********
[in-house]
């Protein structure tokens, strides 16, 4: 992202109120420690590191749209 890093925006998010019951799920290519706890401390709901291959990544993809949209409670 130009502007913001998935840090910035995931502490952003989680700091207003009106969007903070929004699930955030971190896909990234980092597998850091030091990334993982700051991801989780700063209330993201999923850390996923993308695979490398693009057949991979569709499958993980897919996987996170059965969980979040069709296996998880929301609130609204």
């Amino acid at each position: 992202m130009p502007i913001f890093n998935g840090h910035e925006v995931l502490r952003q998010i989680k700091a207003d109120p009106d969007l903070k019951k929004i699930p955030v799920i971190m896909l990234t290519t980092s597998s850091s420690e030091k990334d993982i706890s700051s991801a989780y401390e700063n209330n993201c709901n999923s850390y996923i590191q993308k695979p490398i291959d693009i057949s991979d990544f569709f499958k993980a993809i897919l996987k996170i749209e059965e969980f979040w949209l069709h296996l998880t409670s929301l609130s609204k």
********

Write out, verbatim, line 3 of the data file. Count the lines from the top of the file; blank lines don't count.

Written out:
């Amino acid at each position: 992202m130009p502007i913001f890093n998935g840090h910035e925006v995931l502490r952003q998010i989680k700091a207003d109120p009106d969007l903070k019951k929004i699930p955030v799920i971190m896909l990234t290519t980092s597998s850091s420690e030091k990334d993982i706890s700051s991801a989780y401390e700063n209330n993201c709901n999923s850390y996923i590191q993308k695979p490398i291959d693009i057949s991979d990544f569709f499958k993980a993809i897919l996987k996170i749209e059965e969980f979040w949209l069709h296996l998880t409670s929301l609130s609204k």